If a primary purpose of the patent system is to encourage innovation and the disclosure of new ideas, should patent holders receive royalty payments once their patents have expired? The Supreme Court heard arguments on this question on March 31, 2015.
The case stems from a Spiderman string-shooting toy for which Stephen Kimble obtained a patent in 1990. Kimble brought a patent infringement suit against Marvel Enterprises Inc. several years later when the company began distributing a similar toy. After years of litigation, Marvel purchased the patent and agreed to pay royalties to Kimble. The agreement did not include an expiration date for the payment of royalties. The parties found themselves entangled in litigation once again a few years later when they disagreed over the payment of royalties to Kimble from a licensing agreement between Marvel and Hasbro Inc.
The magistrate in the case applied Brulotte v. Thus Co., a 1964 Supreme Court decision in which the Court held that the purchaser of a patent need not continue making royalty payments to the seller of the patent once the patent expired. Because by design patents have expiration dates, the Court determined, to compensate the patent seller would effectively extend the time limit of the patent beyond its expiration date. The Court granted Marvel’s motion for summary judgment, and Kimble appealed to the Ninth Circuit, where the decision was affirmed. In its decision, however, the Ninth Circuit noted that Brulotte has been heavily criticized.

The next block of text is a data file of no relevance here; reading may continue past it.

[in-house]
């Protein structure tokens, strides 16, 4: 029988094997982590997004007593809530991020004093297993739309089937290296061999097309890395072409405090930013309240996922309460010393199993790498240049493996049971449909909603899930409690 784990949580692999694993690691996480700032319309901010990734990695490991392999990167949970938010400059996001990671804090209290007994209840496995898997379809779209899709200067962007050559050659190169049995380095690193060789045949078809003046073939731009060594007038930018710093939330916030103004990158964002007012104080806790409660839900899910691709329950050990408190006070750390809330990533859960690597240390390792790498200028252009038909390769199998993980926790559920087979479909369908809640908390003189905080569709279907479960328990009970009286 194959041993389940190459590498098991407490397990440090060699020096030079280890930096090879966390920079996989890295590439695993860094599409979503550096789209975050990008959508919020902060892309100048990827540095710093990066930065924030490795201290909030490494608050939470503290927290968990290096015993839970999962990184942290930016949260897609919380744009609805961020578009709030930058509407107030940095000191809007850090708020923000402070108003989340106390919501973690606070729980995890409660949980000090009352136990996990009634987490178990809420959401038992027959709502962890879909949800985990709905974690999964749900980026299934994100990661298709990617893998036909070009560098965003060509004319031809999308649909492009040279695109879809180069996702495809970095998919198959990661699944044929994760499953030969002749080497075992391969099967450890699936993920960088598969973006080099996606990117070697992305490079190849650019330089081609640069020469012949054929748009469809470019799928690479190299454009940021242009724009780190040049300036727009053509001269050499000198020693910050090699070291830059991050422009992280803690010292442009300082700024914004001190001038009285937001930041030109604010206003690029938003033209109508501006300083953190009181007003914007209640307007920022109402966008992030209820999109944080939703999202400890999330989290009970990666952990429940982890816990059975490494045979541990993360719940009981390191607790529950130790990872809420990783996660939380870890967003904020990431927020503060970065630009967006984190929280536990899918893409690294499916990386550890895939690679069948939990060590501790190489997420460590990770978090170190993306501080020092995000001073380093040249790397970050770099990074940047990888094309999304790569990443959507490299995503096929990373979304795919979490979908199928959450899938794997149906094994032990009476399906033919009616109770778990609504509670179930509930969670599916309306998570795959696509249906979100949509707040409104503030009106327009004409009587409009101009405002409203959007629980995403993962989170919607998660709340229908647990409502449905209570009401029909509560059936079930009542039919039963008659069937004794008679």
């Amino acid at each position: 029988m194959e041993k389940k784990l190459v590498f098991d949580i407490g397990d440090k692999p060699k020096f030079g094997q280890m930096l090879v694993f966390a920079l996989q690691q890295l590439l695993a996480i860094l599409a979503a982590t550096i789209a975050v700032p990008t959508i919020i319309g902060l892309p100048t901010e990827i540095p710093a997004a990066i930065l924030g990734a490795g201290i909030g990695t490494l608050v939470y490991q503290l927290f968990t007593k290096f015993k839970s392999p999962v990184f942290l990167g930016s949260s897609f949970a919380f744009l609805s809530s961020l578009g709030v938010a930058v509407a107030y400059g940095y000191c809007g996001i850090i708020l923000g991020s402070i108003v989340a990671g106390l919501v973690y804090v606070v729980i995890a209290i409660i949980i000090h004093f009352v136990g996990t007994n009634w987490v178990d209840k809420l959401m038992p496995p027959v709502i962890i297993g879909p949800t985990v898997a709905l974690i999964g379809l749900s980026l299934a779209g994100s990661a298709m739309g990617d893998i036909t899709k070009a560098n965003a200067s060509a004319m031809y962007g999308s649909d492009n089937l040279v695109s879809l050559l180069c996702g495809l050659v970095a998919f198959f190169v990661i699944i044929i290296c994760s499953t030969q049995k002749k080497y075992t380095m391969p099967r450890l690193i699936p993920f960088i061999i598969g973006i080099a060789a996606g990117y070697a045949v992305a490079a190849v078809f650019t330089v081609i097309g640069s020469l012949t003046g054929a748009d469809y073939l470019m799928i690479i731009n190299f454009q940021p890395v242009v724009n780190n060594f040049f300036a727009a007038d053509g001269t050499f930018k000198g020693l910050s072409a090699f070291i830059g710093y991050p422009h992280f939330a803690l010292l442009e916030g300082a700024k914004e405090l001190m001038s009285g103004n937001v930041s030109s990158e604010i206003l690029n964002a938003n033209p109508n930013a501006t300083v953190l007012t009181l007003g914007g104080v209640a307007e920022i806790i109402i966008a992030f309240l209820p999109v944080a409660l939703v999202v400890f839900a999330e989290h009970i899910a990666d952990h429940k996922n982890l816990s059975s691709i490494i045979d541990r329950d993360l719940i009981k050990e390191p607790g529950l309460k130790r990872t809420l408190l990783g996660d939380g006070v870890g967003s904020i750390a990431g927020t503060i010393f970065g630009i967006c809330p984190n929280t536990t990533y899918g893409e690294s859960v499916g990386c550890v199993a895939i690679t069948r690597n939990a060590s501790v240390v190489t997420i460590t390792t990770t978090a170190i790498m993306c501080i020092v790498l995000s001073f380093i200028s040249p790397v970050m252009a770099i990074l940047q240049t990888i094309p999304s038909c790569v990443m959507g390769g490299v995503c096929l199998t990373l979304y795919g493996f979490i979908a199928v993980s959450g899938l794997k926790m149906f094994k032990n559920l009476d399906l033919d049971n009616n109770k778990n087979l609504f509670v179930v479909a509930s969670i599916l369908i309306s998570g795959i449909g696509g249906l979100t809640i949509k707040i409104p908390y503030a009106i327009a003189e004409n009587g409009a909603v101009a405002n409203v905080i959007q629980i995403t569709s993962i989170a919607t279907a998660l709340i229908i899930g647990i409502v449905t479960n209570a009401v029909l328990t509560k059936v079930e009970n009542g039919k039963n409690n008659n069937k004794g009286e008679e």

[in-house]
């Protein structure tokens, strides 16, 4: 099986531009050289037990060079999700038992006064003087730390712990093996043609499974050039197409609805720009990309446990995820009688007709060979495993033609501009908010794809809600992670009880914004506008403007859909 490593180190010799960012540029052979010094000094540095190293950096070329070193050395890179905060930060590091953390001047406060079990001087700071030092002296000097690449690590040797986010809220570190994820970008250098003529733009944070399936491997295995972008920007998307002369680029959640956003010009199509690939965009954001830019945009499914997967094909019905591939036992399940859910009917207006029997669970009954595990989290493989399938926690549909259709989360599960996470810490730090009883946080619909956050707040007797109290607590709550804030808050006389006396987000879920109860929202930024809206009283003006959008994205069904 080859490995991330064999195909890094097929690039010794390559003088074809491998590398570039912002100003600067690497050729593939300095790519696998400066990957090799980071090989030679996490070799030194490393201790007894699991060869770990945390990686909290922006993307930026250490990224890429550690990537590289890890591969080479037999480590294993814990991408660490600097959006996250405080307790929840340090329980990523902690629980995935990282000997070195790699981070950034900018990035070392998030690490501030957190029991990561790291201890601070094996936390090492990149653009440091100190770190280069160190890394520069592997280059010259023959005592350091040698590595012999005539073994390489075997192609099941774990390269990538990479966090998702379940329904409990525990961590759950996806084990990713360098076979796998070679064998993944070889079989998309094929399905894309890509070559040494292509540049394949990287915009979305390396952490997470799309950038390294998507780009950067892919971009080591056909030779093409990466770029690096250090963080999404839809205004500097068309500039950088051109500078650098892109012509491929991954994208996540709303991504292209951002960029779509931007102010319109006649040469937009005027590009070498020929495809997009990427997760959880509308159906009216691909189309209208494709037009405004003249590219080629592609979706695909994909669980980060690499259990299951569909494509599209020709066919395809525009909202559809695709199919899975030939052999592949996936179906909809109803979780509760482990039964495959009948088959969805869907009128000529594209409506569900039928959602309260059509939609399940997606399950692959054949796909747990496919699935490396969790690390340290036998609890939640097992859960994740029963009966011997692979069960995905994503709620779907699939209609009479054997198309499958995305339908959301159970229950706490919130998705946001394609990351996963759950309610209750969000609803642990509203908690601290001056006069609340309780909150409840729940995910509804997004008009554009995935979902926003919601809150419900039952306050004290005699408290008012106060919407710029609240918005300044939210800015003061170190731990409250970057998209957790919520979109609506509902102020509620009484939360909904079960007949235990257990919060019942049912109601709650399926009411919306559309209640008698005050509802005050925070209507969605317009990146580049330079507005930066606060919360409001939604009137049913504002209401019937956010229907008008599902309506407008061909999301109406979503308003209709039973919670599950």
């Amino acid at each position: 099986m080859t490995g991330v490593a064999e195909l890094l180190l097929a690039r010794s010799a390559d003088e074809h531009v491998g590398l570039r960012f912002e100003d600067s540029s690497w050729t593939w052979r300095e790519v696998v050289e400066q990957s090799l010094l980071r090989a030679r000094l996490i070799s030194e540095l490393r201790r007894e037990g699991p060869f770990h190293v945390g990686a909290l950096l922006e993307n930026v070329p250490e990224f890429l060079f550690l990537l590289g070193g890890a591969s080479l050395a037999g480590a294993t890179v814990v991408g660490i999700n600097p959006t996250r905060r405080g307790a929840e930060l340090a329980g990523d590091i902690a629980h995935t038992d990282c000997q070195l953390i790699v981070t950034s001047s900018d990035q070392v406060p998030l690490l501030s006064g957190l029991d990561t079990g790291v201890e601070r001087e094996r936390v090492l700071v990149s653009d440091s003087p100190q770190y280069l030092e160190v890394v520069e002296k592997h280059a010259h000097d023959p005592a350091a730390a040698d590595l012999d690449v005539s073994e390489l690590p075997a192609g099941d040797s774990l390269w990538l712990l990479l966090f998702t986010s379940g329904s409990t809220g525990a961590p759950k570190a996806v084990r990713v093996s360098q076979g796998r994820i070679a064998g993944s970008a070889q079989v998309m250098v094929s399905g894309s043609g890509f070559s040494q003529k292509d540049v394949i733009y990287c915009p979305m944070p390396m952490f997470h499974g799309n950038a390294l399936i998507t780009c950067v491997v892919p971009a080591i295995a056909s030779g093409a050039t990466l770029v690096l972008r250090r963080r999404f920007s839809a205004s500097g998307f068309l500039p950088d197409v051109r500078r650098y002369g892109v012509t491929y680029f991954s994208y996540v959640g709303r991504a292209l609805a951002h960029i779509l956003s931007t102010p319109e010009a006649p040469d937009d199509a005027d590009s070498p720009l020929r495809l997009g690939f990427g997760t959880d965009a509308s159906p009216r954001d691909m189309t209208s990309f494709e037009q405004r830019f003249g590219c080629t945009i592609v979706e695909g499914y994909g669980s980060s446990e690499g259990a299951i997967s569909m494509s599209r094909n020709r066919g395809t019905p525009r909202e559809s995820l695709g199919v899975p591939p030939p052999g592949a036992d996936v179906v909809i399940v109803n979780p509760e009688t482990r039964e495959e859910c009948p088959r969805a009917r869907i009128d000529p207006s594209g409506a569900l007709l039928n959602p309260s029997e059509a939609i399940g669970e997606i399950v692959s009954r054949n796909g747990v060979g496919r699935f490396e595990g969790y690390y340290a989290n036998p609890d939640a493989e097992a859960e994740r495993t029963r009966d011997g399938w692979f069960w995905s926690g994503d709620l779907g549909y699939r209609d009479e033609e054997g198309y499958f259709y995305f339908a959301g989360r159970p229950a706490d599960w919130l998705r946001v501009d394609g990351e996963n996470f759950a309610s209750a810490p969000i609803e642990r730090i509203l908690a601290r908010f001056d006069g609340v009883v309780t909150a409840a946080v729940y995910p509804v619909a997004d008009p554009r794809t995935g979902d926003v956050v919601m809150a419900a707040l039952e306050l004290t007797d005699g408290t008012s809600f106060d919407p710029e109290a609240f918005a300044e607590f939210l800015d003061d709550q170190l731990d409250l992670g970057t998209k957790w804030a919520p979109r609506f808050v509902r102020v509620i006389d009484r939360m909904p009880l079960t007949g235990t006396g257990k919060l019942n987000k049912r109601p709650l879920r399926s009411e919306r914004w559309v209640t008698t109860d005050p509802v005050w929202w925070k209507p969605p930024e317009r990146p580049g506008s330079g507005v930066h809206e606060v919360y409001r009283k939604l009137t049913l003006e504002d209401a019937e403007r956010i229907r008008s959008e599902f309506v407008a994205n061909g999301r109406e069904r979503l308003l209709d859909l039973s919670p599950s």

In December 2014, the Supreme Court agreed to hear the case to determine whether Brulotte, which invalidated the royalty agreement between Kimble and Marvel, should be overruled. Arguments were heard this spring. Kimble’s argument focused on the Ninth Circuit’s apparent reluctance to invalidate the agreement based on Brulotte, presenting that decision as a relic of a past era in intellectual property rights. The opposition emphasized that in the decades of patent law decisions and changes in the decades since Brulotte, Congress never disturbed the outcome of that case.
Thus, the Court may decide to maintain the status quo—or usher in a new era in patent rights.
For more information:
Ronald Mann, “Argument analysis: Justices apparently dubios about overturning long-standing precedent on patent misuse.” SCOTUSblog, http://www.scotusblog.com/2015/04/argument-analysis-justices-apparently-dubious-about-overturning-long-standing-precedent-on-patent-misuse/ (Accessed May 17, 2015)
“Kimble v. Marvel.” Oyez U.S. Supreme Court Media, http://www.oyez.org/cases/2010-2019/2014/2014_13_720 (Accessed May 17, 2015)
Court documents: http://www.scotusblog.com/case-files/cases/kimble-v-marvel-enterprises-inc/ (Accessed May 17, 2015)